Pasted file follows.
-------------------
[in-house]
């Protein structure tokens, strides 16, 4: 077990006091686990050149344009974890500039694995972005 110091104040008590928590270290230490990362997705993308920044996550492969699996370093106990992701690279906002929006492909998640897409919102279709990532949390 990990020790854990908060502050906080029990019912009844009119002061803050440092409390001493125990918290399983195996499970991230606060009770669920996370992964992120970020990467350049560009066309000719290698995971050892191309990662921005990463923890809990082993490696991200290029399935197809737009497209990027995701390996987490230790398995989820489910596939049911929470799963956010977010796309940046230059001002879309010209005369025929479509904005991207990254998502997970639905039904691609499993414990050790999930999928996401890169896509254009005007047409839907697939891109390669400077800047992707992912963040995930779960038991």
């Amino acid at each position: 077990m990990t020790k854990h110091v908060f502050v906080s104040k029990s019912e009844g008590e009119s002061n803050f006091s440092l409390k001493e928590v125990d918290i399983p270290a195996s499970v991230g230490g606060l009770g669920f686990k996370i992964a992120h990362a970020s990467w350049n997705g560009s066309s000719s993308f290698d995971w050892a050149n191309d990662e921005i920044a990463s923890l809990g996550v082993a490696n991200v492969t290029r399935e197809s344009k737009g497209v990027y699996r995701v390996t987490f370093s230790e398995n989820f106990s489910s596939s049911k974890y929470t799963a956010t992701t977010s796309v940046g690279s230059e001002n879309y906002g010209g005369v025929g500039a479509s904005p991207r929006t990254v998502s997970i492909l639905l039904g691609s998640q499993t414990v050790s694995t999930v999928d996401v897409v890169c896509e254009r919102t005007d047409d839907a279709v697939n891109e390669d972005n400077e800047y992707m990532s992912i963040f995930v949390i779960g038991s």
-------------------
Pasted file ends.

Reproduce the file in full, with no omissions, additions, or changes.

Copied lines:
[in-house]
């Protein structure tokens, strides 16, 4: 077990006091686990050149344009974890500039694995972005 110091104040008590928590270290230490990362997705993308920044996550492969699996370093106990992701690279906002929006492909998640897409919102279709990532949390 990990020790854990908060502050906080029990019912009844009119002061803050440092409390001493125990918290399983195996499970991230606060009770669920996370992964992120970020990467350049560009066309000719290698995971050892191309990662921005990463923890809990082993490696991200290029399935197809737009497209990027995701390996987490230790398995989820489910596939049911929470799963956010977010796309940046230059001002879309010209005369025929479509904005991207990254998502997970639905039904691609499993414990050790999930999928996401890169896509254009005007047409839907697939891109390669400077800047992707992912963040995930779960038991």
């Amino acid at each position: 077990m990990t020790k854990h110091v908060f502050v906080s104040k029990s019912e009844g008590e009119s002061n803050f006091s440092l409390k001493e928590v125990d918290i399983p270290a195996s499970v991230g230490g606060l009770g669920f686990k996370i992964a992120h990362a970020s990467w350049n997705g560009s066309s000719s993308f290698d995971w050892a050149n191309d990662e921005i920044a990463s923890l809990g996550v082993a490696n991200v492969t290029r399935e197809s344009k737009g497209v990027y699996r995701v390996t987490f370093s230790e398995n989820f106990s489910s596939s049911k974890y929470t799963a956010t992701t977010s796309v940046g690279s230059e001002n879309y906002g010209g005369v025929g500039a479509s904005p991207r929006t990254v998502s997970i492909l639905l039904g691609s998640q499993t414990v050790s694995t999930v999928d996401v897409v890169c896509e254009r919102t005007d047409d839907a279709v697939n891109e390669d972005n400077e800047y992707m990532s992912i963040f995930v949390i779960g038991s």